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1/32 Resin T-28


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Gil,

 

Remember that this beautiful cockpit began because you cut up your credit cards . . . or were they the wife's? See, building models is a great way to get out of debt. :smiley4:

 

Ed

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Hey Gill

 

I had to check it out. Great work on the interior and making the rest of it come together. I'll tell you what, if you can make this kit happen you can scratchbuild an entire model. I've always maintaned it's easier to scratchbuild something than to deal with a poorly engineered kit. I have no doubts you could pull it off. I'll look forward to seeing this in Columbus.

 

Cheers

Mike

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Got a lot of stuff done on the wings today....

100_2169.jpg

This shows why I needed to "skin" the floor and side walls of the gear bays- poor molded in detail, pin holes, and damage due to cracking when I reset the wing dehedral. You can see the one set of floors in place and the other two sitting on the wing. They'll be glued in place after detailing with some strip "ribbing". Also note that the speed brake bay and the rear of the nose gear bay are boxed in.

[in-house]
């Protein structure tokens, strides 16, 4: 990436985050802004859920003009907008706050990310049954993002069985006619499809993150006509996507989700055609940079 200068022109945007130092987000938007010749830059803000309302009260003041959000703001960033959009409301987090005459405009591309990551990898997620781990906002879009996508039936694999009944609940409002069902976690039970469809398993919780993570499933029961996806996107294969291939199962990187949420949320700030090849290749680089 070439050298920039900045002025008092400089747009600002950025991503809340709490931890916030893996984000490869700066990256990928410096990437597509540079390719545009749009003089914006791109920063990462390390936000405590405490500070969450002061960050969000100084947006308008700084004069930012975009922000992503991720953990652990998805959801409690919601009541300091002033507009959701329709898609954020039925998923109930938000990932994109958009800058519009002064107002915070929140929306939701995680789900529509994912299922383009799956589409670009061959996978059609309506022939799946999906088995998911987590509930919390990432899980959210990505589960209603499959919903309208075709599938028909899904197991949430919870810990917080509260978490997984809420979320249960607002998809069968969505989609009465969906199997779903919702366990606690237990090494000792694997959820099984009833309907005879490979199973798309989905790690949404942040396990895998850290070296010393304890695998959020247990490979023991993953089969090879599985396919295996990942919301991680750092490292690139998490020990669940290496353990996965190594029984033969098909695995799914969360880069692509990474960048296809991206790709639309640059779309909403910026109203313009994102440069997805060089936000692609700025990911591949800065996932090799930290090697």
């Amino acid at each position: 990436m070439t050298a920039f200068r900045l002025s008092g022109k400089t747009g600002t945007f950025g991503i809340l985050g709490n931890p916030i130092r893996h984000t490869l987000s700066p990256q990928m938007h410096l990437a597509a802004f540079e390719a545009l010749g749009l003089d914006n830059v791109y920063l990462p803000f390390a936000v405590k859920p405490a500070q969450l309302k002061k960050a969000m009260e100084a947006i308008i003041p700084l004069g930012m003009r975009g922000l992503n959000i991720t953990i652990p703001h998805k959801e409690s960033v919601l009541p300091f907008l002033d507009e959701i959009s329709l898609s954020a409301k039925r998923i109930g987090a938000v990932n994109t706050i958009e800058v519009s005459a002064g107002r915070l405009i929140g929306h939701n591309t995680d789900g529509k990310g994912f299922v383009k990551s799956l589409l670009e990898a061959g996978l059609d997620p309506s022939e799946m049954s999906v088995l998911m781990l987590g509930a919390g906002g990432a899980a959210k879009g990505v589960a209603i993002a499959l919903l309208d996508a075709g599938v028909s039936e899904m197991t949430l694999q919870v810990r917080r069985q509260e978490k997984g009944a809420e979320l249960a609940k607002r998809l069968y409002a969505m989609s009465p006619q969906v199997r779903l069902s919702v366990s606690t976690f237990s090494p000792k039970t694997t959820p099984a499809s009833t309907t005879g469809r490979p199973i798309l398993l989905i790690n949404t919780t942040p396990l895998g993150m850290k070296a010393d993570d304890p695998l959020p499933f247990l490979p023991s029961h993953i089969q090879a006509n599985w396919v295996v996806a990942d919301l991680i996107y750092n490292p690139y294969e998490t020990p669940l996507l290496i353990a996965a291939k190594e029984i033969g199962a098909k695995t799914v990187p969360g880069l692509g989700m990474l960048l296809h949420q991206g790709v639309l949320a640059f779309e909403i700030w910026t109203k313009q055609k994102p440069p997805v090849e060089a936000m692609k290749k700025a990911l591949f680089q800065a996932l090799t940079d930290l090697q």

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View from the rear, showing the speed brake bay a bit better. Note the plastic skinning in the flap wells. This serves to cover all of the grinding marks and is much easier than filling and sanding! Also, you can see the "wedge" of plastic shimmed into the crack in the gear bay wall, which helped to fill and set the dehedral. The dehedral could not be corrected without heating the wing AND almost cracking it in two!

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A shot to show the spreed brake and it's actuators and details, as well as the flaps in position. I was going to fill and sand what remained of the kit resin flaps (with the addition of a LOT of Milliput); but luckily talked myself out of it! Instead I simply used some large half-round plastic tubing and sheet plastic to build new flaps. Much faster and much less labor intensive! By the way, if you need a LARGE piece of sheet plastic DO NOT go to the hobbyshop and buy theirs. Instead, go to Walmart or any hardware store and pick up a couple of plastic For Sale signs for about $1ea.; and you'll have plenty to work with at 1/4 the price!